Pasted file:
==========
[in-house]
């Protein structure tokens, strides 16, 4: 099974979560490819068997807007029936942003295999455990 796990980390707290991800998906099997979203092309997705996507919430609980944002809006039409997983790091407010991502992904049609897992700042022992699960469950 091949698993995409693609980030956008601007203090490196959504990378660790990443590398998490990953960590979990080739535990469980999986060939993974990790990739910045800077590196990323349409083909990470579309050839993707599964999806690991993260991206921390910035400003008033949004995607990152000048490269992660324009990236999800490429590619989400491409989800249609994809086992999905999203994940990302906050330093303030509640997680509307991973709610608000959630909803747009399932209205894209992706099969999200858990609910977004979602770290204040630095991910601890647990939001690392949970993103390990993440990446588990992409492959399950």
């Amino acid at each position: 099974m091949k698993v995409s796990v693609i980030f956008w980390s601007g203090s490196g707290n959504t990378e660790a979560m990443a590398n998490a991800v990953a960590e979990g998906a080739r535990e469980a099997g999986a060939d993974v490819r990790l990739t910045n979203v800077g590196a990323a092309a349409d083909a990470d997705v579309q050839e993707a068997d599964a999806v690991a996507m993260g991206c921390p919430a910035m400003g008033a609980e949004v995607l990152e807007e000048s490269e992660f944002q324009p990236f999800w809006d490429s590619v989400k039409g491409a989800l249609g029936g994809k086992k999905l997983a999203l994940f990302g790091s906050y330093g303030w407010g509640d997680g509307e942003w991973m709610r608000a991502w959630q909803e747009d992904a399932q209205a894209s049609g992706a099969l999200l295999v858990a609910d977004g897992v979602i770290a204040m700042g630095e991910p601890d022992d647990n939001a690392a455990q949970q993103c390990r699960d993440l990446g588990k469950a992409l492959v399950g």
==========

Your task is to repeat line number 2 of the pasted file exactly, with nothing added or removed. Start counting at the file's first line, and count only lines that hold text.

């Protein structure tokens, strides 16, 4: 099974979560490819068997807007029936942003295999455990 796990980390707290991800998906099997979203092309997705996507919430609980944002809006039409997983790091407010991502992904049609897992700042022992699960469950 091949698993995409693609980030956008601007203090490196959504990378660790990443590398998490990953960590979990080739535990469980999986060939993974990790990739910045800077590196990323349409083909990470579309050839993707599964999806690991993260991206921390910035400003008033949004995607990152000048490269992660324009990236999800490429590619989400491409989800249609994809086992999905999203994940990302906050330093303030509640997680509307991973709610608000959630909803747009399932209205894209992706099969999200858990609910977004979602770290204040630095991910601890647990939001690392949970993103390990993440990446588990992409492959399950």